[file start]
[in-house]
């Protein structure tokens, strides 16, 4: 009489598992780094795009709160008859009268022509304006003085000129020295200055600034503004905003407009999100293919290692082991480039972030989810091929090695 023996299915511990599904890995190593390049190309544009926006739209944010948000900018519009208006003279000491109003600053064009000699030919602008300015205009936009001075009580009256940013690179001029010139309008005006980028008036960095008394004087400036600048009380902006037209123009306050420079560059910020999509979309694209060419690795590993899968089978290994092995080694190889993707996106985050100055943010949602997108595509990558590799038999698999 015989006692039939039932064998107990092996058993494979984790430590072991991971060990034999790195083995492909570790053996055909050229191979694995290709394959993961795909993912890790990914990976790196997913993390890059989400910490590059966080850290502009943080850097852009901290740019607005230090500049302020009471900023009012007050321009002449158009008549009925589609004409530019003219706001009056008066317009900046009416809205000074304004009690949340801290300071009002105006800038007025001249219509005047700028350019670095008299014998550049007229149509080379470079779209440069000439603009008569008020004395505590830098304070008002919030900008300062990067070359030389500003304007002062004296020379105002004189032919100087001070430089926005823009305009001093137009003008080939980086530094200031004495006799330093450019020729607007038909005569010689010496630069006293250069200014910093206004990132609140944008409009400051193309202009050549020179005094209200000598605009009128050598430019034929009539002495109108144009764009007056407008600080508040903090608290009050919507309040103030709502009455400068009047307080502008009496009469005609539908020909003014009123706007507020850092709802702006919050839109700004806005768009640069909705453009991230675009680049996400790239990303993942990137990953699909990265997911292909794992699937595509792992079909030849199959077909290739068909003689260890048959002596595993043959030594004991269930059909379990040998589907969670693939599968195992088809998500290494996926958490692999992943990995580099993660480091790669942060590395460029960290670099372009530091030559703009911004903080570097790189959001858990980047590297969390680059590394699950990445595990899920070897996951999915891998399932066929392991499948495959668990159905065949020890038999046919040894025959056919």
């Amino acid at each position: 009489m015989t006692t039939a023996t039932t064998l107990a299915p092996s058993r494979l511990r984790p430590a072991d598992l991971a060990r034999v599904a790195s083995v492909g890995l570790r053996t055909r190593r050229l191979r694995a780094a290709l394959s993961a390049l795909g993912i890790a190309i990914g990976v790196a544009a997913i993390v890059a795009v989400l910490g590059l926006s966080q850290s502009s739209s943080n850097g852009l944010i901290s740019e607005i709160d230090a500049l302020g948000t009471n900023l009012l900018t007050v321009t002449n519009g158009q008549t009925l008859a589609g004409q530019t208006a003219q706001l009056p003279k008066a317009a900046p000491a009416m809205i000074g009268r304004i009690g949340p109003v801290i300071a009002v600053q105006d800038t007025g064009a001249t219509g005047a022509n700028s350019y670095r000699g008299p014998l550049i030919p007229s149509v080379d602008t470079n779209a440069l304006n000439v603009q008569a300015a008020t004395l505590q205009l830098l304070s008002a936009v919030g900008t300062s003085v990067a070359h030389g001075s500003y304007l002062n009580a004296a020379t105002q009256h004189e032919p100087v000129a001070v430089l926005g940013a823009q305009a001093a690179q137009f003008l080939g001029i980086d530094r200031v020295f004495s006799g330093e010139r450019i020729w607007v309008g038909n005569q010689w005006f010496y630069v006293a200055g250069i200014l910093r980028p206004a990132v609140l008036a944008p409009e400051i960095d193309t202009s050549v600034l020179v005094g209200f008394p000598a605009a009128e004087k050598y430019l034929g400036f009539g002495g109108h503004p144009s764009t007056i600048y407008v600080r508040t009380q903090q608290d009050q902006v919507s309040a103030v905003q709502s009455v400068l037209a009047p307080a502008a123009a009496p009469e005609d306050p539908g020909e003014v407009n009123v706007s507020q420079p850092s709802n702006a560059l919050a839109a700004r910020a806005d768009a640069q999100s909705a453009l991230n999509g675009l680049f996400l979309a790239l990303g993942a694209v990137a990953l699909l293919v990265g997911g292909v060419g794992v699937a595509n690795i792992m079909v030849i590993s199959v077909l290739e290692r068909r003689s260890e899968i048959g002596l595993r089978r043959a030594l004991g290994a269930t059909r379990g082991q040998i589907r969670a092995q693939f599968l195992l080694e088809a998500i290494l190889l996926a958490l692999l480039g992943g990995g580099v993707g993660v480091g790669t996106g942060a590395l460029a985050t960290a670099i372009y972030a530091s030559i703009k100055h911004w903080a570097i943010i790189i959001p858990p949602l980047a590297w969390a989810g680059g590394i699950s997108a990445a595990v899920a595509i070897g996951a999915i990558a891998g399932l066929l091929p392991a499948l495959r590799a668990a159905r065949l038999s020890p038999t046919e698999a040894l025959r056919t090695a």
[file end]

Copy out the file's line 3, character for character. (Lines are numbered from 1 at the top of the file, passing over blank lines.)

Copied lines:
């Amino acid at each position: 009489m015989t006692t039939a023996t039932t064998l107990a299915p092996s058993r494979l511990r984790p430590a072991d598992l991971a060990r034999v599904a790195s083995v492909g890995l570790r053996t055909r190593r050229l191979r694995a780094a290709l394959s993961a390049l795909g993912i890790a190309i990914g990976v790196a544009a997913i993390v890059a795009v989400l910490g590059l926006s966080q850290s502009s739209s943080n850097g852009l944010i901290s740019e607005i709160d230090a500049l302020g948000t009471n900023l009012l900018t007050v321009t002449n519009g158009q008549t009925l008859a589609g004409q530019t208006a003219q706001l009056p003279k008066a317009a900046p000491a009416m809205i000074g009268r304004i009690g949340p109003v801290i300071a009002v600053q105006d800038t007025g064009a001249t219509g005047a022509n700028s350019y670095r000699g008299p014998l550049i030919p007229s149509v080379d602008t470079n779209a440069l304006n000439v603009q008569a300015a008020t004395l505590q205009l830098l304070s008002a936009v919030g900008t300062s003085v990067a070359h030389g001075s500003y304007l002062n009580a004296a020379t105002q009256h004189e032919p100087v000129a001070v430089l926005g940013a823009q305009a001093a690179q137009f003008l080939g001029i980086d530094r200031v020295f004495s006799g330093e010139r450019i020729w607007v309008g038909n005569q010689w005006f010496y630069v006293a200055g250069i200014l910093r980028p206004a990132v609140l008036a944008p409009e400051i960095d193309t202009s050549v600034l020179v005094g209200f008394p000598a605009a009128e004087k050598y430019l034929g400036f009539g002495g109108h503004p144009s764009t007056i600048y407008v600080r508040t009380q903090q608290d009050q902006v919507s309040a103030v905003q709502s009455v400068l037209a009047p307080a502008a123009a009496p009469e005609d306050p539908g020909e003014v407009n009123v706007s507020q420079p850092s709802n702006a560059l919050a839109a700004r910020a806005d768009a640069q999100s909705a453009l991230n999509g675009l680049f996400l979309a790239l990303g993942a694209v990137a990953l699909l293919v990265g997911g292909v060419g794992v699937a595509n690795i792992m079909v030849i590993s199959v077909l290739e290692r068909r003689s260890e899968i048959g002596l595993r089978r043959a030594l004991g290994a269930t059909r379990g082991q040998i589907r969670a092995q693939f599968l195992l080694e088809a998500i290494l190889l996926a958490l692999l480039g992943g990995g580099v993707g993660v480091g790669t996106g942060a590395l460029a985050t960290a670099i372009y972030a530091s030559i703009k100055h911004w903080a570097i943010i790189i959001p858990p949602l980047a590297w969390a989810g680059g590394i699950s997108a990445a595990v899920a595509i070897g996951a999915i990558a891998g399932l066929l091929p392991a499948l495959r590799a668990a159905r065949l038999s020890p038999t046919e698999a040894l025959r056919t090695a």